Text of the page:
SANTA FE – A bill backed by Gov. Susana Martinez to cut the state’s corporate income tax rate to 4.9 percent from 7.6 percent was tabled in a House committee Wednesday after Democratic members expressed concern about potential loss of state revenue.
In addition to cutting corporate income tax rates, House Bill 182 would reduce the taxes paid by companies manufacturing products in New Mexico that are sold out of state.
Taxation a nd Revenue Committee Chairman Edward Sandoval, D-Albuquerque, said the bill would be tabled until the committee has a chance to review other legislative proposals regarding corporate taxes, incentives or credits. Members need to evaluate the best options to help spark job growth, he said.
The tabling of legislation in Taxation and Revenue while other bills are being reviewed is a common practice for the committee.
“We have to be careful when we do these things,” Sandoval said. “We can’t just vote for something that sounds good, not knowing what the total consequences might be.”
The Republican governor is advocating the corporate tax cut, saying lowered rates are necessary to attract businesses to relocate to New Mexico rather than neighboring states, such as Arizona, which has reduced its corporate tax rate to 4.9 percent.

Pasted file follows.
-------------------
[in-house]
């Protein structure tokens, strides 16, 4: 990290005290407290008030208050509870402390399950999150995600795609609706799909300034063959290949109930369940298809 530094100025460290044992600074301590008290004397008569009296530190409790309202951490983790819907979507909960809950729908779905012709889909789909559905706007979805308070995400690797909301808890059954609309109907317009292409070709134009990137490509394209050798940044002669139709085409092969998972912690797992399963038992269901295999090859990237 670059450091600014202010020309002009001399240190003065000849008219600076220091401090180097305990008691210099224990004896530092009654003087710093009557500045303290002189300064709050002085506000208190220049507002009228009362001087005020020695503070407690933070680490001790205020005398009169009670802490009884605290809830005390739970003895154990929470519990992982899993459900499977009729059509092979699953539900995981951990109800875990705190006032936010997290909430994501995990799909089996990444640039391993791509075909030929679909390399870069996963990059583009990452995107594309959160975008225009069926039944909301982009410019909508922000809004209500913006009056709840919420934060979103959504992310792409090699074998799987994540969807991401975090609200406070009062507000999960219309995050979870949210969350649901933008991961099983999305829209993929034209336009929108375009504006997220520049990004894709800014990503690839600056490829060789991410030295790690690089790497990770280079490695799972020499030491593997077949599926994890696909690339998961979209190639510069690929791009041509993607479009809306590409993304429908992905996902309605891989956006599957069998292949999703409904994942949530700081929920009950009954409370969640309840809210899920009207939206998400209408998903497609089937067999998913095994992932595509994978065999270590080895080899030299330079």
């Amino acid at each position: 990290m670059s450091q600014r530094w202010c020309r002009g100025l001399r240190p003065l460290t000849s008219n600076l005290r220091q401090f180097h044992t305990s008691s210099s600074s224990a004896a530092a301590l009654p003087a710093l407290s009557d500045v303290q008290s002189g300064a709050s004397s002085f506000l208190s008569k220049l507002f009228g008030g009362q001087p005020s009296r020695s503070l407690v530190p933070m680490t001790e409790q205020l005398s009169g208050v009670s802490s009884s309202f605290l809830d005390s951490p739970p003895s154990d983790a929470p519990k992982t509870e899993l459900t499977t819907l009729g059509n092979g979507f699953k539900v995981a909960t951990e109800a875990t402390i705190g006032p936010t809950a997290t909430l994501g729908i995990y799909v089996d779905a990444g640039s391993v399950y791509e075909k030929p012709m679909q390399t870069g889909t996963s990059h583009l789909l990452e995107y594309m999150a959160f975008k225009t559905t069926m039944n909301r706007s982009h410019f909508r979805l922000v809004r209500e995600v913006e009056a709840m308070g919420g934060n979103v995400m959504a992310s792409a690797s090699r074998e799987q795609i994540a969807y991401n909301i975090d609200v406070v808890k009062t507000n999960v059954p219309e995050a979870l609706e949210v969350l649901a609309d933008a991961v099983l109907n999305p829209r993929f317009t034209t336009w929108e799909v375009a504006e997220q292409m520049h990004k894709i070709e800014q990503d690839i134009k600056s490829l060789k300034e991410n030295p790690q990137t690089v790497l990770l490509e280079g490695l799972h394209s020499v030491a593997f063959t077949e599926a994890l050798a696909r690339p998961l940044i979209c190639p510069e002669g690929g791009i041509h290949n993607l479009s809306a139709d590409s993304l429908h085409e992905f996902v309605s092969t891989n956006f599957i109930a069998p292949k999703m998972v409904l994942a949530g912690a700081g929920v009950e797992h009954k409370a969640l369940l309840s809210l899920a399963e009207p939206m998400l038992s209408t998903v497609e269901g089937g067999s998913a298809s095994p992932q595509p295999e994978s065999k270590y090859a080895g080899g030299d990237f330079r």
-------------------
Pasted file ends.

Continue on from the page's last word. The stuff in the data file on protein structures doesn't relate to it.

Staff analysis says the bill would reduce revenues from the state corporate income tax by about $50 million in 2014. After a three-year phase-in, the lost revenue would balloon to an estimated $255 million, the analysis said.
“We’re going to do some more study on it,” said Rep. James Strickler, R-Farmington, the sponsor of the bill. “Arizona has recently done the same thing. We need to get some more numbers. The committee asked some good questions. We need to see what upside we have, because the whole point is, yes, we lose these taxes, but we’re going to make up for it with job creation.”
But Democratic members of the Taxation and Revenue Committee expressed concerns about whether the high cost of a corporate tax cut might mean future budget troubles for state government.
“I think we need to be as business friendly as possible, but on the other hand, we can’t give away the farm,” Sandoval said. “The bottom line is we have to pay the bills, we have to balance the budget.”
Governor’s spokesman Enrique Knell said Martinez remains optimistic there’s common ground between legislative Democrats and Republicans on changes to the tax code that would make New Mexico more economically competitive.
“The governor has had productive discussions with legislators on both sides of the aisle about the need to reform our tax code to make N.M. more competitive for jobs,” Knell said. “She’s optimistic that there’s common ground.”
— This article appeared on page A6 of the Albuquerque Journal